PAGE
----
This article was published on the November 2015 edition of the African Business magazine http://www.africanbusinessmagazine.com
Anyone seeking to be a successful leader needs to acquire the skills to negotiate an increasingly complex world environment
Large numbers of migrants crossing borders to escape violence and seeking opportunity elsewhere challenge border post officials and Foreign Ministers alike, not to mention the pressure they create for political leaders to engage in increased coordination in real time, while managing the spotlight of the press and the buzz of social media.
Crowds of young people looking for jobs in Europe and Africa are increasingly vocal and demand the immediate attention of politicians, even though sustainable solutions would take years to put in place.
Contagious diseases like Ebola threaten harmony in previously peaceful communities, compelling global leaders to find urgent and coordinated solutions.
Policy makers need to handle complex scientific and social information with little room for mistakes, whether deciding on genetically modified seed varieties, implementation arrangements to adapt to climate change, or labour policies that balance the needs of the youth and the ageing. Leaders of countries have to increasingly mind not only what is going on within their borders, but also events in countries geographically distant from them. Company executives need to be cognizant of changing preferences and the lightning speed at which trends are shaped and reshaped, and brands lionised or destroyed.
In my book, Leadership in a Globalized World: Complexity, Dynamics and Risk, I present a synthesis of the tools available to leaders to navigate in this complex environment. The areas covered include skills to be adept at observing patterns of change; understanding the dynamics of change; and reacting proficiently to urgent challenges. Other skills relate to harnessing complexity in taking day-to-day decisions, while making smart use of tools for consultation, dialogue, empathising with others, and scanning and mapping risks.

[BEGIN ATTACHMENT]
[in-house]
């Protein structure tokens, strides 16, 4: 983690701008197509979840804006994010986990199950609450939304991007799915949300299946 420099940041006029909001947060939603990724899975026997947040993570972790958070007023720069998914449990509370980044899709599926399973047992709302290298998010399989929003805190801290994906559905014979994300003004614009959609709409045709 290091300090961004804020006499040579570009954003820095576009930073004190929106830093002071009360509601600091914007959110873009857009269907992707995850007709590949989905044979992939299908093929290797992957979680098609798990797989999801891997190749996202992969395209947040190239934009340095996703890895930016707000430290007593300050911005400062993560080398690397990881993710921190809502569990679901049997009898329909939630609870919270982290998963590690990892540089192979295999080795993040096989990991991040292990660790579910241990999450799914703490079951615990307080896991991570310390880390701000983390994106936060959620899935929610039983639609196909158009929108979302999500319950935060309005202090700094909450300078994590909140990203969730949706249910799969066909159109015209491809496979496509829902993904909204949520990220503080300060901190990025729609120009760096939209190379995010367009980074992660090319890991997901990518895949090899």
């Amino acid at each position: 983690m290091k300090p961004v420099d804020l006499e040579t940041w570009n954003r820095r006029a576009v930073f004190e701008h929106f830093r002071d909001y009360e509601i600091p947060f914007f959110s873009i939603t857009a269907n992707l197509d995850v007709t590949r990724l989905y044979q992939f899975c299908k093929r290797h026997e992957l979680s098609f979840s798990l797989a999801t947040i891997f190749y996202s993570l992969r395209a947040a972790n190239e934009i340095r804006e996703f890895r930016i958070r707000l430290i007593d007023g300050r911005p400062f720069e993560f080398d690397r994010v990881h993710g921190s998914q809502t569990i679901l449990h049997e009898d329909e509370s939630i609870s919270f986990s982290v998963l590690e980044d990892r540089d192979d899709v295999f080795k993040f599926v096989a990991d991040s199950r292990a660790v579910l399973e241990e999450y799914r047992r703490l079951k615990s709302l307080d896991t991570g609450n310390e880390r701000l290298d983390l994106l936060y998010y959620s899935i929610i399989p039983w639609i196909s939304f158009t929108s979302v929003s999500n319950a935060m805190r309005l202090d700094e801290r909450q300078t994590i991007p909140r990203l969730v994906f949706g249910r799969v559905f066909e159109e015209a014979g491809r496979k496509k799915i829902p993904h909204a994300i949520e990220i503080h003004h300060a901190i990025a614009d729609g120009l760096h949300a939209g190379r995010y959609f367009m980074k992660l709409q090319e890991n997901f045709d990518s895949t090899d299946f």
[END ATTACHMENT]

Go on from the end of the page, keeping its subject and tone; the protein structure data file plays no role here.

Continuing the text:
Delivering superior performance every day requires skills for learning, innovation and creating repeated success, aided by a strong ability to work across borders, co-create with others, and imagine an emerging reality. While the tools developed are from academic research in multiple disciplines, the book relies on a series of case studies from real life to bring to life Theory U.
Learning from examples in a variety of industries, firms, governments and geographies, we discover that a good leader learns from others and from past experiences including – and especially from – failure. Good leaders in a complex world take major shifts in people, economy, resources and technology spheres in their stride. The skill of extracting and following patterns wins when many things are changing. Skilled leaders use change to shape strategy and harness the very complexity they are dealing with, to manage risks and exploit opportunities for results.
Of particular importance are leaders skilled at dealing with local and global issues in a coherent governance framework; whether at the country, corporation, or organisation level.
Good leaders know how to harness the special role of individuals and their preferences to shape common or collective outcomes beyond the scales of their geographical confines. Successful leaders in government, corporations, and civil society, as well as those interested in development, adapt “how” they engage in addition to “what” and “why” they engage in decision making.
Effective leaders are not afraid to fail and even relish it as an opportunity to learn.
Striving towards the horizon, not knowing what lies ahead, navigating through winding paths that are steep and foggy, driven by the desire to get a better outcome, makes the journey of leading in a complex world exciting.
Frannie A. Léautier
Frannie A. Léautier is Chairperson and Co-Founding Partner of Mkoba Private Equity, and previously served as Executive Secretary of the African Capacity Building Foundation